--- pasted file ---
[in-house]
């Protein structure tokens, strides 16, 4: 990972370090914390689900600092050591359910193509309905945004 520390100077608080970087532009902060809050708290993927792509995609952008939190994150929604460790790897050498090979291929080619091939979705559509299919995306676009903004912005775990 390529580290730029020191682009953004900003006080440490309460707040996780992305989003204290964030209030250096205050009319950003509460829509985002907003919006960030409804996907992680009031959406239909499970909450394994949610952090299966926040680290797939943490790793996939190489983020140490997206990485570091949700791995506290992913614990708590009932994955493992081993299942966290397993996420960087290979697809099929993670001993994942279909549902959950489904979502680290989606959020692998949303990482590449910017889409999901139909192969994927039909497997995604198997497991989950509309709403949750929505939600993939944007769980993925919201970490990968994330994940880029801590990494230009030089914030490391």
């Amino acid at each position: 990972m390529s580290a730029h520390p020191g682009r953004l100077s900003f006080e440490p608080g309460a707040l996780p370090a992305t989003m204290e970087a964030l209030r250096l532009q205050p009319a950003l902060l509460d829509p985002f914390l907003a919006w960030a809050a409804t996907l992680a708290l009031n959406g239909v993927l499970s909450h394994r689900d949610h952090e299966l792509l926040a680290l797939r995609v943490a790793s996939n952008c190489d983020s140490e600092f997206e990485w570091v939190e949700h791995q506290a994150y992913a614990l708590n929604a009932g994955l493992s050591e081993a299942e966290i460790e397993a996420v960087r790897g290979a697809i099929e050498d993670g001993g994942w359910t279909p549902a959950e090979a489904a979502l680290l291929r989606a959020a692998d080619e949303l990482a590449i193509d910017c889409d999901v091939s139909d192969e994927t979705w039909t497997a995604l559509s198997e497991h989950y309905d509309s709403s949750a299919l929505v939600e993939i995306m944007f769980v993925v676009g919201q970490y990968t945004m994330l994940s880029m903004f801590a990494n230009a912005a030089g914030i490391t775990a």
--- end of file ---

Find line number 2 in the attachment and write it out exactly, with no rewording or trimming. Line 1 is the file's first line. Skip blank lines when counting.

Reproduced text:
């Protein structure tokens, strides 16, 4: 990972370090914390689900600092050591359910193509309905945004 520390100077608080970087532009902060809050708290993927792509995609952008939190994150929604460790790897050498090979291929080619091939979705559509299919995306676009903004912005775990 390529580290730029020191682009953004900003006080440490309460707040996780992305989003204290964030209030250096205050009319950003509460829509985002907003919006960030409804996907992680009031959406239909499970909450394994949610952090299966926040680290797939943490790793996939190489983020140490997206990485570091949700791995506290992913614990708590009932994955493992081993299942966290397993996420960087290979697809099929993670001993994942279909549902959950489904979502680290989606959020692998949303990482590449910017889409999901139909192969994927039909497997995604198997497991989950509309709403949750929505939600993939944007769980993925919201970490990968994330994940880029801590990494230009030089914030490391």